"It was a sort of microcosmos, representing the misery and goodness, the meanness, the brave endurance, the cheap deceits, the vileness and degradation of the whole great world," wrote Bliss.

He describes one career criminal, called Edmunds, who died at the almshouse, as "a strange combination of "meanness, wickedness, low cunning and moral cussedness."

Edmunds apparently died from complications after doctors tried to operate on his hip. Bliss sat with him overnight, expecting him to recover. But the next day he took Edmunds to the "green-room" - where he and another doctor dissected him.

From Crist's analysis, many others suffered a similar fate, at the hands of not only Blockley doctors but visitors from the University of Pennsylvania Hospital and Jefferson Medical College, now Thomas Jefferson University.

Back then, said Crist, these people had no rights over their bodies. "If you were being put up in the almshouse, society assumed the least you could do was make your body useful."

Soon after Crist and his team finished excavating the thousands of bones, he and his wife moved them to Upstate New York, after both secured job offers at Utica College.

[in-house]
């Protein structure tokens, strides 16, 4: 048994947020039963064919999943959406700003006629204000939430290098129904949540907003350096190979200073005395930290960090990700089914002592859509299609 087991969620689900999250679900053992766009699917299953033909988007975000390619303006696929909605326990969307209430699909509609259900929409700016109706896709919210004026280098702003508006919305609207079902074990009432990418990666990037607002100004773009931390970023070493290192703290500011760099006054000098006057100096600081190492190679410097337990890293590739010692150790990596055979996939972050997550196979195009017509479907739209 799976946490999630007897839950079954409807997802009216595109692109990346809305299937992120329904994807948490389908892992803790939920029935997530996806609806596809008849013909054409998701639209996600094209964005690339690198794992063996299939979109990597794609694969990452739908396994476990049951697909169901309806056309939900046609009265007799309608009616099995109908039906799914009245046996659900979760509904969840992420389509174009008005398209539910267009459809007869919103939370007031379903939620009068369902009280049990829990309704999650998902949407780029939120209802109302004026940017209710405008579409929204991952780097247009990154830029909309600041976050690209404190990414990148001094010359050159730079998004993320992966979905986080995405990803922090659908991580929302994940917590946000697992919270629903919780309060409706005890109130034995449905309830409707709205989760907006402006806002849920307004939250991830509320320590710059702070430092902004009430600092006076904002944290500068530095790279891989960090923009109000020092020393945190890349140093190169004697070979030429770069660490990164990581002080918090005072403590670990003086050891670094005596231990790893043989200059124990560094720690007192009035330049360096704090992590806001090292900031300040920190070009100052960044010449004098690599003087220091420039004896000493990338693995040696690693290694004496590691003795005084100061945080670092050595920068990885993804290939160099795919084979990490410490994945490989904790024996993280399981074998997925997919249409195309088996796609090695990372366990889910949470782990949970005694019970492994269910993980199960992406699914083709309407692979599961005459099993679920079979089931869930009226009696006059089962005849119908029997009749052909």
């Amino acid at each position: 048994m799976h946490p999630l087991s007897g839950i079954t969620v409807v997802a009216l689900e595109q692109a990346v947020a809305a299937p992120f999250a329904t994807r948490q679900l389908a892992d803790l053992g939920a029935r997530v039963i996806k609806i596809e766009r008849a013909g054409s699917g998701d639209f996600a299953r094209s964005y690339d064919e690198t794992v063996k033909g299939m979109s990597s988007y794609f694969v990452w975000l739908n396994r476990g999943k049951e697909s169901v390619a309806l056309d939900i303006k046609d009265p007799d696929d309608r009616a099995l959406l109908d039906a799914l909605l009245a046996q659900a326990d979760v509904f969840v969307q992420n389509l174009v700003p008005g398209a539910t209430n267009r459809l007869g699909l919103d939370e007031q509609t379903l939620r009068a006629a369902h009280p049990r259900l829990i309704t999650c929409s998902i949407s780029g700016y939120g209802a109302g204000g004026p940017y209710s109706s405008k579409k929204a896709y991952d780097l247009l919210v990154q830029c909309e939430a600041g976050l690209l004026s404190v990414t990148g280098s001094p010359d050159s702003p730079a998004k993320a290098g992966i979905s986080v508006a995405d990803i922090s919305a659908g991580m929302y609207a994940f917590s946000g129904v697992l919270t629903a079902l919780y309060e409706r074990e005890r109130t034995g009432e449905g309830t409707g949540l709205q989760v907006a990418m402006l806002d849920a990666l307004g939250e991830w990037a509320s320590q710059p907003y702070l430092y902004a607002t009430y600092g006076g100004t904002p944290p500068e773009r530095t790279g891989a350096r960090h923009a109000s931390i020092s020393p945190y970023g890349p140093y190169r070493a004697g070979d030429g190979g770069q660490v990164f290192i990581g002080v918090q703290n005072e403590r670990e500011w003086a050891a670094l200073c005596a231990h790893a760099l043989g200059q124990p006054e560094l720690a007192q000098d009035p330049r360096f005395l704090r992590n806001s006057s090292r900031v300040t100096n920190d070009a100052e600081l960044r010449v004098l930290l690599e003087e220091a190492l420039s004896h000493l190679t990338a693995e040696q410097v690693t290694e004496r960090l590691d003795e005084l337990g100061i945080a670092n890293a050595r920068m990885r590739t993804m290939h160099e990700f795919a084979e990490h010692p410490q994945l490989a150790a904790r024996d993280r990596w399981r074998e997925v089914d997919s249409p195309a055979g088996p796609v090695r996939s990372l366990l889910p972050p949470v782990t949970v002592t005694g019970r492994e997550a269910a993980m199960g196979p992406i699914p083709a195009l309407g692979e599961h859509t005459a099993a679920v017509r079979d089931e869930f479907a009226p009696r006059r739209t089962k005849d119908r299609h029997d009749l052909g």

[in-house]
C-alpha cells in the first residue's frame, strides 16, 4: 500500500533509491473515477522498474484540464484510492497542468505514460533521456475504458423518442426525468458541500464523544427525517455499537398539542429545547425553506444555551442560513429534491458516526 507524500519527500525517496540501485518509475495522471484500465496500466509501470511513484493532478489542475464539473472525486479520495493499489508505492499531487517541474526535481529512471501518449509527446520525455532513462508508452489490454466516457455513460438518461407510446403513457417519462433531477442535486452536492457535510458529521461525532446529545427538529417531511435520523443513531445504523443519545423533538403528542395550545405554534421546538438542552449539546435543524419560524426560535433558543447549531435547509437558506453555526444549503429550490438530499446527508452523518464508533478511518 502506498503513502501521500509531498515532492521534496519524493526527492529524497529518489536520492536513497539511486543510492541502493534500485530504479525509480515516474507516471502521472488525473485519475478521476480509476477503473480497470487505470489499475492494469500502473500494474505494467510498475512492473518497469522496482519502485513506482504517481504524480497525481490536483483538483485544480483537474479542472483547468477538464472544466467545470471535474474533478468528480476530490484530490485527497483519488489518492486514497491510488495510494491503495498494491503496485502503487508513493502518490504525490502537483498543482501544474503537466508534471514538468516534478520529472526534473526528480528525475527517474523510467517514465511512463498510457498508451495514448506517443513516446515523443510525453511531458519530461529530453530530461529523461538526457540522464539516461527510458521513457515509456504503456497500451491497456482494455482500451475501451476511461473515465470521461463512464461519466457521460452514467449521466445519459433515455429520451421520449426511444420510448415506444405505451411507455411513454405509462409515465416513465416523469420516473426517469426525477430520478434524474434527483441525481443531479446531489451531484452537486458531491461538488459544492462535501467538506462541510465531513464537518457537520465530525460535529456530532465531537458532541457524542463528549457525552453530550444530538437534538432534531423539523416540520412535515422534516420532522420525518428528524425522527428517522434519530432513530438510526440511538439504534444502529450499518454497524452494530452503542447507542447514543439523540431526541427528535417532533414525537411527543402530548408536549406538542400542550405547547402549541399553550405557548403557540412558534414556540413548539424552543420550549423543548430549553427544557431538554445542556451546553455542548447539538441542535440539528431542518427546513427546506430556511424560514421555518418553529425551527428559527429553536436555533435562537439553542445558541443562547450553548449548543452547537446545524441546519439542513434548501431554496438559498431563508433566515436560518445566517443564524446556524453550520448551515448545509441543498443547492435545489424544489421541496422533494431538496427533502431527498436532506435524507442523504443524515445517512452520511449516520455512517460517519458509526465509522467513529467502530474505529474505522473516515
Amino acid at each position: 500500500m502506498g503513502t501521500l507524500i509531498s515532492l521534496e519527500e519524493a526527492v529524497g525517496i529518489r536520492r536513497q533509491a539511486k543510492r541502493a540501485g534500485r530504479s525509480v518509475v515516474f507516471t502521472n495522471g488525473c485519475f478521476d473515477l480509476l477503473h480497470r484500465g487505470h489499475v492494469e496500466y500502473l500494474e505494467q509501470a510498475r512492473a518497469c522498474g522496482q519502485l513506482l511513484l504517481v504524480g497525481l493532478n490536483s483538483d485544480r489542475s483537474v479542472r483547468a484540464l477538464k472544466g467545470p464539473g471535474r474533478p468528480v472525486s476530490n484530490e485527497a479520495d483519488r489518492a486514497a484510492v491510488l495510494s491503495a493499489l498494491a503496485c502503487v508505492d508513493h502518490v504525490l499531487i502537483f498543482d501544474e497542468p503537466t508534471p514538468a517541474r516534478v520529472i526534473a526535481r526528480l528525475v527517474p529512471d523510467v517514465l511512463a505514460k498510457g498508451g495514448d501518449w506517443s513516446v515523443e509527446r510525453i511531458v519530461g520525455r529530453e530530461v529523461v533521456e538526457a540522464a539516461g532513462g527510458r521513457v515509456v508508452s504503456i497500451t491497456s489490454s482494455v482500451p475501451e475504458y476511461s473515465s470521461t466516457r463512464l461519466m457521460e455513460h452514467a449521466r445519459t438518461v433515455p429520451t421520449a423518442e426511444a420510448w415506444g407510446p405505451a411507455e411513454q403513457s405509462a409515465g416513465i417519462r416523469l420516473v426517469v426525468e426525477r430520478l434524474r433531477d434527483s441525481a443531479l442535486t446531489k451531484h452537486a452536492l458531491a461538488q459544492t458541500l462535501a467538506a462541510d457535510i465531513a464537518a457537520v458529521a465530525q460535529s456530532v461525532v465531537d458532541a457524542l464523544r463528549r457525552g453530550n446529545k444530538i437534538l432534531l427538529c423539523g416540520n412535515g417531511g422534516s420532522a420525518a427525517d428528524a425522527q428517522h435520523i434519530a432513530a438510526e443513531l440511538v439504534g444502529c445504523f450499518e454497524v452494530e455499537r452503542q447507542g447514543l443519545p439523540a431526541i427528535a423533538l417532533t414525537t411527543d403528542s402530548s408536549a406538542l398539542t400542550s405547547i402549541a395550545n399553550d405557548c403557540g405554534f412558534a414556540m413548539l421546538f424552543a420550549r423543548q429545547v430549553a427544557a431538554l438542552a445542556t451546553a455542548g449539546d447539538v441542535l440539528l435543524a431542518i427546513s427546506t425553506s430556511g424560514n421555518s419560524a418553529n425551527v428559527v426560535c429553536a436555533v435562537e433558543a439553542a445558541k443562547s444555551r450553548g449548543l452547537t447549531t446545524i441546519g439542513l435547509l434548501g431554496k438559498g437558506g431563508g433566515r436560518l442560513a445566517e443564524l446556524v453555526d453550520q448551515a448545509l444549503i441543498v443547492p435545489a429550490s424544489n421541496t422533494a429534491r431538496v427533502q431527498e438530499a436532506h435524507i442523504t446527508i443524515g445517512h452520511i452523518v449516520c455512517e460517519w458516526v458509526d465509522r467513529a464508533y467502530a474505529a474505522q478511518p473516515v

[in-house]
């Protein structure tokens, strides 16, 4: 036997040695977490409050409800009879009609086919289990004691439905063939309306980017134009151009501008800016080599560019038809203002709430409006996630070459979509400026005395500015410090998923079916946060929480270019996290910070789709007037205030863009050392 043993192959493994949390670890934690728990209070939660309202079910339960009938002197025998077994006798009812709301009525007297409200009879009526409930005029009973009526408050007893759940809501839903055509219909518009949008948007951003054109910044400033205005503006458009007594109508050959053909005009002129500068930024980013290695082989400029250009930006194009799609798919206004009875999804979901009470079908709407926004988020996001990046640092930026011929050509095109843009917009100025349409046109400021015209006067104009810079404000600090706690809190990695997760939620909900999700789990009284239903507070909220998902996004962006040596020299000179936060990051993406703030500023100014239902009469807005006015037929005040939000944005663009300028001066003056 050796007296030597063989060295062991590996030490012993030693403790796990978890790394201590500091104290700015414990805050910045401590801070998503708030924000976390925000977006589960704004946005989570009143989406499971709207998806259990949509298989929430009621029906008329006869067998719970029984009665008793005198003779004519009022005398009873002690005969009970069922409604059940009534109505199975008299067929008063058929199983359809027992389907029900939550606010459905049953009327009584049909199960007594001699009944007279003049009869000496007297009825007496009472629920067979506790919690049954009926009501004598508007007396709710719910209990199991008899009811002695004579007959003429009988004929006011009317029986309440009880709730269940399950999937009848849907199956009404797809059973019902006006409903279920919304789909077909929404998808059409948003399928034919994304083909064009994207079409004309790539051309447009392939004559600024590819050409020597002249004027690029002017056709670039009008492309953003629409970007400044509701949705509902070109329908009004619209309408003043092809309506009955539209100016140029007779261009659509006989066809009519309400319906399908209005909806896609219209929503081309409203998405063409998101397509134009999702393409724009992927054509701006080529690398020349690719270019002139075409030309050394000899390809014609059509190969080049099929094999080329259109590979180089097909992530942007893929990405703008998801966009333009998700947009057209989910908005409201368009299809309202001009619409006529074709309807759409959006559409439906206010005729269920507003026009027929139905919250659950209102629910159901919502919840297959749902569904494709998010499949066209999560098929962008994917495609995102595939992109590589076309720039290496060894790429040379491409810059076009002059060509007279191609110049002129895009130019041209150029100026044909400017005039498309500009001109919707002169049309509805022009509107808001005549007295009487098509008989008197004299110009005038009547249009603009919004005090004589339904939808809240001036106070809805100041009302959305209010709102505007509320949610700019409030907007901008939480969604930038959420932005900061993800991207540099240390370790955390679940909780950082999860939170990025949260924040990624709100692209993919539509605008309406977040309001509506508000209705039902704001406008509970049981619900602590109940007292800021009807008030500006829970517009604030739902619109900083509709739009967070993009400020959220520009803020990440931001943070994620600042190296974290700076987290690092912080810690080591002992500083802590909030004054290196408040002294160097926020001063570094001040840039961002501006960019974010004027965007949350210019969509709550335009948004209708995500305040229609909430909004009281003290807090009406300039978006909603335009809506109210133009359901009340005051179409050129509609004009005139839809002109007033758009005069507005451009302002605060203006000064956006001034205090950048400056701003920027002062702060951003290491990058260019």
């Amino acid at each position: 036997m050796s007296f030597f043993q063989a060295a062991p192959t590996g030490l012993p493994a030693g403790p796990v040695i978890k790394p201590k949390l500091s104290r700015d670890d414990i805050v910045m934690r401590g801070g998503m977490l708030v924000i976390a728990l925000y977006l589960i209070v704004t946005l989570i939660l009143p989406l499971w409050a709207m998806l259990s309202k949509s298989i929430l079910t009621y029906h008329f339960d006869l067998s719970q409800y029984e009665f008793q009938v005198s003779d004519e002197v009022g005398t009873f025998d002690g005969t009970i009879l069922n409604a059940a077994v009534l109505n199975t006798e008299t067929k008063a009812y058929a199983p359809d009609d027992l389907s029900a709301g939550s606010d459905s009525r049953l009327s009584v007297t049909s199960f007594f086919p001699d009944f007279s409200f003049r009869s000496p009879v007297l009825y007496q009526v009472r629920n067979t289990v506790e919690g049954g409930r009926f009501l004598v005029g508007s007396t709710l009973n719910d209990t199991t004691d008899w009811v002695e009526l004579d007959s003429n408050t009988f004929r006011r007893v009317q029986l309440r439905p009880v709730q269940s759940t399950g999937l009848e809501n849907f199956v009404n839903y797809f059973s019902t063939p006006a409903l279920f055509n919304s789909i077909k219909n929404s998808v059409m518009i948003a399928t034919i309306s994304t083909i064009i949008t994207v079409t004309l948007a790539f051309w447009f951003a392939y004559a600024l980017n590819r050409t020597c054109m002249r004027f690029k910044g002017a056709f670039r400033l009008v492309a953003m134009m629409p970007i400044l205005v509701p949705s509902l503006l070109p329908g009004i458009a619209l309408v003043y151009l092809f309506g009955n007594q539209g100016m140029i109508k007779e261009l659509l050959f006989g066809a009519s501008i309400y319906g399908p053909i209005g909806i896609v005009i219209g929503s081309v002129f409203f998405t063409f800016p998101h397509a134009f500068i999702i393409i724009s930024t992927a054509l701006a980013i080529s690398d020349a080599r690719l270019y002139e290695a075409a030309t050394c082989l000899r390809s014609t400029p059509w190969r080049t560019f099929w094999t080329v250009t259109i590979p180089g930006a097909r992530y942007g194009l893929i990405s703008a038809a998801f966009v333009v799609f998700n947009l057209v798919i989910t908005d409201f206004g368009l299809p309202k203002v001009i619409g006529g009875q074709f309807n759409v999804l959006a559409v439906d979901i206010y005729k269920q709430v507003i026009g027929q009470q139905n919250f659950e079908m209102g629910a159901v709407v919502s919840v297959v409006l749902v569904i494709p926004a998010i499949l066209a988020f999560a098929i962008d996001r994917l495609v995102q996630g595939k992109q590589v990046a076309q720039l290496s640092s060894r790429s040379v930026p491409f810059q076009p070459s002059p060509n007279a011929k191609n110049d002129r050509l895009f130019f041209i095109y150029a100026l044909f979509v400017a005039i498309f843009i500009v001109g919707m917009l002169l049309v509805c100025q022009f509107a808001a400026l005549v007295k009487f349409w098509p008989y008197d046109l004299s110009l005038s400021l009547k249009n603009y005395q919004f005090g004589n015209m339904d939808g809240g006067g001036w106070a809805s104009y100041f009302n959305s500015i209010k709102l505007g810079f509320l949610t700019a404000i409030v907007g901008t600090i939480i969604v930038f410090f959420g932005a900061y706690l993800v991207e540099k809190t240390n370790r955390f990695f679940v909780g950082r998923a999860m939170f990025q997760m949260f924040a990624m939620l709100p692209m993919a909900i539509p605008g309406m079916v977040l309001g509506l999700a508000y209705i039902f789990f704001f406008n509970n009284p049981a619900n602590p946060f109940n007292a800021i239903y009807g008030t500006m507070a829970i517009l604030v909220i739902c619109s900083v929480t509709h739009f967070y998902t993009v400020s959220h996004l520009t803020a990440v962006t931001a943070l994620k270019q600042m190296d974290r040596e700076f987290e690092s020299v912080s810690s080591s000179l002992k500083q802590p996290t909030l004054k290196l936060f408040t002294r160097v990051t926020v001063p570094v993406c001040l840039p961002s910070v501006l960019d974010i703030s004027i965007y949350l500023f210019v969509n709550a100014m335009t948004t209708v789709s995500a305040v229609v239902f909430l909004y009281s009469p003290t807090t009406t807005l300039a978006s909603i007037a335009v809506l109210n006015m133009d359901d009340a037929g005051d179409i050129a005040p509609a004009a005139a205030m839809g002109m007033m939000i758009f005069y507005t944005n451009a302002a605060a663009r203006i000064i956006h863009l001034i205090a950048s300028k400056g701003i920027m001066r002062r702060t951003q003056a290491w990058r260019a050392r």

Today the bones are crammed in the basement of a building on the edge of the small campus. Several hundred cardboard boxes the size of milk crates line the walls, filled with what Crist says doctors threw out as "medical waste," and "surgical specimens."

Crist picked up a backbone from a table, pointing to the way the disks were fused. "This gentleman would have had trouble bending over," he said. Another backbone was so severely curved it was hard to imagine how its owner got around.

He demonstrated how the pubic bone and tailbone can reveal an approximate age, since parts of them tend to break down and regrow in a telltale way over the years. The most contorted backbones came from people in only their 40s and 50s.

"These people lived an incredibly harsh life," he said.

There were ruined hips - the sockets worn rough. There were bones made porous as pumice from osteoporosis, fused foot-bones, stiffened knees, and bones ragged at the edges - a sign of severe arthritis.

These were dockworkers and washerwomen who did backbreaking work without getting proper nutrition, he said.

One nearly complete skeleton lay flat on another table - a man, Crist said, between 40 and 45, who died from syphilis. "Look how the joints are swollen," he said, pointing out the distorted limbs. "That's inflammation that comes when the infection goes into the bone."

Some of these remains may end up in the Mutter Museum, he said, and some may be buried in a cemetery.

The Catholic Church started allowing dissections in the 1600s, and by the 1700s medical schools started to use them as a staple of teaching, first in Europe and later in the American colonies.